Authors of Color From Each US State – A Photo Gallery

I am looking for titles set in each US state by authors from that state. Can you help fill the gaps or notify me of egregious omissions? Scroll down for details on the project. Thank you!

One of the most challenging aspects of my Andrea Reads America project has been finding works of fiction set in each state written by non-Caucasian authors who are either from the state or have lived there as a resident. When I wrote about this difficulty in a previous post, Where are the ethnic authors?, several readers asked that I compile a list of the titles I have so far so that they could help fill in the gaps. (Thank you @LissGrunert and The Afro-Librarians for the suggestion. I’m holding you to your offer now.)

As of this posting date, March 12, 2014, I have found non-Caucasian authors from 38 states and the District of Columbia. I lack titles for the remaining 11:







New Hampshire

South Carolina


West Virginia


If you have favorite titles that meet the following criteria, please leave me a note in the comments below (or via Twitter at @andreabadgley) and I will add them to the list. If you know a title set in a specific state but do not know where the writer is from, don’t worry: please give me your titles anyway and I’ll research the author’s background. All genres are welcome:

  • Non-Caucasian author (African-American, Asian American, Latino, Native American, Indian American, etc.)
  • Narrative set in a specific US state
  • Author born in or has lived in the state in which the title is set OR author writes about personal ancestors in the state

Thank you so much for your help, and here we go!


Train Whistle Guitar by Albert Murray

(completed: please see Andrea Reads America: Alabama for writeup)


Two Old Women: An Alaska Legend of Betrayal, Courage, and Survival by Velma Wallis

(completed: please see Andrea Reads America: Alaska for writeup)


Almanac of the Dead by Leslie Marmon Silko

La Maravilla by Alfredo Véa, Jr.

(completed: please see Andrea Reads America: Arizona for writeup)


I Know Why the Caged Bird Sings by Maya Angelou

Daisy: Between a Rock and a Hard Place by Janis F. Kearney

Ark of Bones and Other Stories by Henry Dumas

(completed. Please see Andrea Reads America: Arkansas for writeup)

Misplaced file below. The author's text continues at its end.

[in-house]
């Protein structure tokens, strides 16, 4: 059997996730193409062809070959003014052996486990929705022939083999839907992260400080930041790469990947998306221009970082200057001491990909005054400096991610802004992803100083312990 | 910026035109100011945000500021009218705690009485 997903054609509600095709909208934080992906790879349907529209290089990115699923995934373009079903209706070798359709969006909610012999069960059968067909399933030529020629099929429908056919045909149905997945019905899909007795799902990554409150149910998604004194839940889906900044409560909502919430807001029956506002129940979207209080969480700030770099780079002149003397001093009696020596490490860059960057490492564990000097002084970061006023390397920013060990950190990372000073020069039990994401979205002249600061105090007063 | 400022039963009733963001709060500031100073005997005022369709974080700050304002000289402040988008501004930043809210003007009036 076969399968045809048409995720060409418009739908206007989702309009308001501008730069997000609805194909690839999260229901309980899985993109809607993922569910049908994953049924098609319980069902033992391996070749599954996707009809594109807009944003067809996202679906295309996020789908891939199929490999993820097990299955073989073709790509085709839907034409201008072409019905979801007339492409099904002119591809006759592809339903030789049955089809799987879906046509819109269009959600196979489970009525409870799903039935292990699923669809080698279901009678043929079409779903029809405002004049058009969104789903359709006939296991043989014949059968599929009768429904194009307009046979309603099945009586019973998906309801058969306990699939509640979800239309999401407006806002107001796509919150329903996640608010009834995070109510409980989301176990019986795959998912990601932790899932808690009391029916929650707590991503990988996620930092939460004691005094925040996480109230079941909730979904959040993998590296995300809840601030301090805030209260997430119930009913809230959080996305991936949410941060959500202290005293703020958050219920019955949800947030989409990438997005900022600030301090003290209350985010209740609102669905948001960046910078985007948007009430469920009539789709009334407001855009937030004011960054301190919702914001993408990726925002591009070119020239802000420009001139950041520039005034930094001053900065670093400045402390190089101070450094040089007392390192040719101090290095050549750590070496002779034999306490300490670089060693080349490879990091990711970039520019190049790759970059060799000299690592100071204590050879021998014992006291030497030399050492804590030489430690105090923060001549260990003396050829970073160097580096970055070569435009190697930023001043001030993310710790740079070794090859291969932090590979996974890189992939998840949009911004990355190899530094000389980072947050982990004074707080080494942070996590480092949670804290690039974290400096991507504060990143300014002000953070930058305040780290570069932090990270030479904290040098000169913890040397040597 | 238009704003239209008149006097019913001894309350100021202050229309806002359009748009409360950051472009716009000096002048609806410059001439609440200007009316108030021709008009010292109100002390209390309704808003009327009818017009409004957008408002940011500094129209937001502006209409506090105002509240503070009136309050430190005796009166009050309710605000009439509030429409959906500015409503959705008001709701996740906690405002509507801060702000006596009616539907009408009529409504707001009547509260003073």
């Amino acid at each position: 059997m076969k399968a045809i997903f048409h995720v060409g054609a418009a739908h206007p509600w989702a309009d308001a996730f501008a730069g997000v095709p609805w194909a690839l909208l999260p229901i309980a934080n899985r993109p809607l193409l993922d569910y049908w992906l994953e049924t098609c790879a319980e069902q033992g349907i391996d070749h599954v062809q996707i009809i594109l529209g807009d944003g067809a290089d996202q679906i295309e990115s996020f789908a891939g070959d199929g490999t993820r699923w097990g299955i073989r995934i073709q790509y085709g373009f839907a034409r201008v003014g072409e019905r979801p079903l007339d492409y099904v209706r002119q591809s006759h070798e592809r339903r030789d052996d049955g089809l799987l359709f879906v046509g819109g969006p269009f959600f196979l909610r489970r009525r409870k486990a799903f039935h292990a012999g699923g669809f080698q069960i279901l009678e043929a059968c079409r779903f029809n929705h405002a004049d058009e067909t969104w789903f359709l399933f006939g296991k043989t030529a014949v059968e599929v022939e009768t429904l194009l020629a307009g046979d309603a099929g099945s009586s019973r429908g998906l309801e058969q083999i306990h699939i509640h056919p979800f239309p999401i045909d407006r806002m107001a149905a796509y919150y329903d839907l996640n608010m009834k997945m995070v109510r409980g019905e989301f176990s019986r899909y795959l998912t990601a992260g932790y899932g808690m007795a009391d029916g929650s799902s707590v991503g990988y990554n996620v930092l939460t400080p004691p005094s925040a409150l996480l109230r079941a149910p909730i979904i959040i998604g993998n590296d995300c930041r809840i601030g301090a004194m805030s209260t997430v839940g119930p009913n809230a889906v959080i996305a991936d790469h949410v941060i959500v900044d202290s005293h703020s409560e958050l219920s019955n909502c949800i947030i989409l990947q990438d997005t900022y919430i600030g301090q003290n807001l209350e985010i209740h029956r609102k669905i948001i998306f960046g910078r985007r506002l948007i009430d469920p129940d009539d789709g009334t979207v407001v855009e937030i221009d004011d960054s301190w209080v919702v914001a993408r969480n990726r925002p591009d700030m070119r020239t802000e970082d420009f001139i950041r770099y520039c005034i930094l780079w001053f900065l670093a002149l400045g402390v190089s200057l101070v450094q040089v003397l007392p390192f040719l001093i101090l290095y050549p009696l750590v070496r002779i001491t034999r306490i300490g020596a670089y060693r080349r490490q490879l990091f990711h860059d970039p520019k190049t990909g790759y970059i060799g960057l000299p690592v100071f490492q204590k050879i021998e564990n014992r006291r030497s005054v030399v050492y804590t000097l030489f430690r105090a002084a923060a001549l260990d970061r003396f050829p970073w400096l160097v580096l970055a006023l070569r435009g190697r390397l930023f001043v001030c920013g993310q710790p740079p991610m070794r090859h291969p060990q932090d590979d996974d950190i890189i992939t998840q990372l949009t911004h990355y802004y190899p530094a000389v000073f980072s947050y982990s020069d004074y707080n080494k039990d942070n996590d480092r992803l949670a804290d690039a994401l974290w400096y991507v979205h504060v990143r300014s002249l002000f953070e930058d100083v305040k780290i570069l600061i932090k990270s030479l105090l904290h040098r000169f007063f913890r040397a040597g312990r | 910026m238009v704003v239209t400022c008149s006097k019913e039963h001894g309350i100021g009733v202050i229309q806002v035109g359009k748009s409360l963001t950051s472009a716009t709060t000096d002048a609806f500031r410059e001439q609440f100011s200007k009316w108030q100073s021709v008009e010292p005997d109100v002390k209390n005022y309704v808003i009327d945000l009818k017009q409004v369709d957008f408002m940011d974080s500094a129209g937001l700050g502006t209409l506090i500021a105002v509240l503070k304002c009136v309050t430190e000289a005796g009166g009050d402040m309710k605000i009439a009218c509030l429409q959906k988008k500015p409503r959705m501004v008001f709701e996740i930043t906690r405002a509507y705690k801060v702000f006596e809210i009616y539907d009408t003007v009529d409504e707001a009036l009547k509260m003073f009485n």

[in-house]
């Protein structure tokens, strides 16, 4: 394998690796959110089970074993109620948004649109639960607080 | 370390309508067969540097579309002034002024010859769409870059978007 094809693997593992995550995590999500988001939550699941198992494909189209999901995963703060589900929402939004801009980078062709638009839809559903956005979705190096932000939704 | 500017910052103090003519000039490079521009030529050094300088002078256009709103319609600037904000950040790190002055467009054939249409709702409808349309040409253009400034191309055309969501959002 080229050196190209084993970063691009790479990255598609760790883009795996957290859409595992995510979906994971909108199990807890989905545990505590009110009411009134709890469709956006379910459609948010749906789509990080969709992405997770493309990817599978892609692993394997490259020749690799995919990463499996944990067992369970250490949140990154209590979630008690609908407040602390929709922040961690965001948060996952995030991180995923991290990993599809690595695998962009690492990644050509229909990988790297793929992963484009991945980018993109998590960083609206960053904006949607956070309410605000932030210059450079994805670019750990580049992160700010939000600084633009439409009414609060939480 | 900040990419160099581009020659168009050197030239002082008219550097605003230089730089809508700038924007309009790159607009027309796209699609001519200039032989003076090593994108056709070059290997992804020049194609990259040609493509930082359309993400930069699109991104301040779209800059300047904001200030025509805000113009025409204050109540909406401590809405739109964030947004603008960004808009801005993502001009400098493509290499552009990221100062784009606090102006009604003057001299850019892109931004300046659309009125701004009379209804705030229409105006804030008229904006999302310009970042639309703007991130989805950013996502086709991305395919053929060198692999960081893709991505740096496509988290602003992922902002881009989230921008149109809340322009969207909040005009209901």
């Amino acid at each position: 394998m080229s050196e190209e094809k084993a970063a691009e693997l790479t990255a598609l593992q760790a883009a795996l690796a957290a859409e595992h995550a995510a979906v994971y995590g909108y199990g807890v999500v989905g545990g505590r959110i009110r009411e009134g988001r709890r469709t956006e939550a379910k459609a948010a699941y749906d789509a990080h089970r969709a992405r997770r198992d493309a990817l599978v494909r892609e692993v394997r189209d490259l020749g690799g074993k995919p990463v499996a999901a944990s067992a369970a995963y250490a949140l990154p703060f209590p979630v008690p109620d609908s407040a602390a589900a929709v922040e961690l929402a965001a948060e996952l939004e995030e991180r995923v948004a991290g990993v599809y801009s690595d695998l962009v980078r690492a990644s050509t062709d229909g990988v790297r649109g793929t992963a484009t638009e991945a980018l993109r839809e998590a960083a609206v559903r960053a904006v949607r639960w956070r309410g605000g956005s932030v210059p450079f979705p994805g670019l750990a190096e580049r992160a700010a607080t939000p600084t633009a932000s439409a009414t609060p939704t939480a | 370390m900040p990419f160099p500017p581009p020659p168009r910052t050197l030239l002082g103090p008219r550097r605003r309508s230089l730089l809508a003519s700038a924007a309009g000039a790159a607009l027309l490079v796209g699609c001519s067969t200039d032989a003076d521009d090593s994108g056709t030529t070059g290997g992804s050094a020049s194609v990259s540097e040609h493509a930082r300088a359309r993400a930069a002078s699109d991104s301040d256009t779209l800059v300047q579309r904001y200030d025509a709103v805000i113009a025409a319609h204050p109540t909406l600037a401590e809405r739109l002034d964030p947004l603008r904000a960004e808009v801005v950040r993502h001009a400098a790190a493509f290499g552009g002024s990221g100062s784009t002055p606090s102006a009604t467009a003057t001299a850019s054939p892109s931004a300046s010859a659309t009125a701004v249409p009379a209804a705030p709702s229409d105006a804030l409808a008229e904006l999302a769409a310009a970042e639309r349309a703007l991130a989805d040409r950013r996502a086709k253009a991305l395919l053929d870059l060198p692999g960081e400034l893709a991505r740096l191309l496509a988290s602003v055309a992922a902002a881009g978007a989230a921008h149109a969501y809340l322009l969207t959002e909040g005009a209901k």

The Mistress of Spices by Chitra Banerjee Divakaruni

Parable of the Sower by Octavia Butler

The Joy Luck Club by Amy Tan

The Buddha in the Attic by Julie Otsuka

Shanghai Girls by Lisa See

The Gangster We Are All Looking For by Lê Thi Diem Thúy

The Madonnas of Echo Park by Brando Skyhorse

(completed. Please see Andrea Reads America: California for writeup)


The Ballad of Rocky Ruiz by Manuel Ramos (added March 23, 2014)


The Narrows: A Novel by Ann Petry


I’m On My Way But Your Foot is On My Head by Bertice Berry

District of Columbia

Lost in the City by Edward P. Jones


Their Eyes Were Watching God by Zora Neale Hurston


The Color Purple by Alice Walker


Shark Dialogues by Kiana Davenport

House of Thieves by Kaui Hart Hemmings

Wild Meat and the Bully Burgers by Lois-Ann Yamanaka


The Jailing of Cecelia Capture by Janet Campbell Hale


Native Son by Richard Wright

Maud Martha by Gwendolyn Brooks



(no authors of color yet)


Jasmine by Bharati Mukherjee


Not Without Laughter by Langston Hughes


Blackberries, Blackberries by Crystal Wilkinson

Water Street by Crystal Wilkinson

Blacks in Appalachia, edited by William H. Turner (KY) and Edward Cabbell (WV)


Cane River by Lalita Tademy


(no authors of color yet)


Narrative of the Life of Frederick Douglass by Frederick Douglass



The Living is Easy by Dorothy West

The Wedding by Dorothy West


The Autobiography of Malcom X by Malcom X and Alex Haley

Gifted Hands by Ben Carson


The Birchbark House by Louse Erdrich


Salvage the Bones by Jesmyn Ward

Black Boy by Richard Wright


(no authors of color yet)


Winter in the Blood by James Welch


(no authors of color yet)


(no authors of color yet)

New Hampshire

(no authors of color yet)

New Jersey

The Brief Wondrous Life of Oscar Wao by Junot Díaz

New Mexico

Ceremony by Leslie Marmon Silko

House Made of Dawn by M. Scott Momaday

Bless Me, Ultima by Rudolfo Anaya

New York

The Mambo Kings Play Songs of Love by Oscar Hijuelos

Passing by Nella Larsen

Mr. Ives’ Christmas by Oscar Hijuelos

Go Tell it on the Mountain by James Baldwin

Jazz by Toni Morrison

Sag Harbor by Colson Whitehead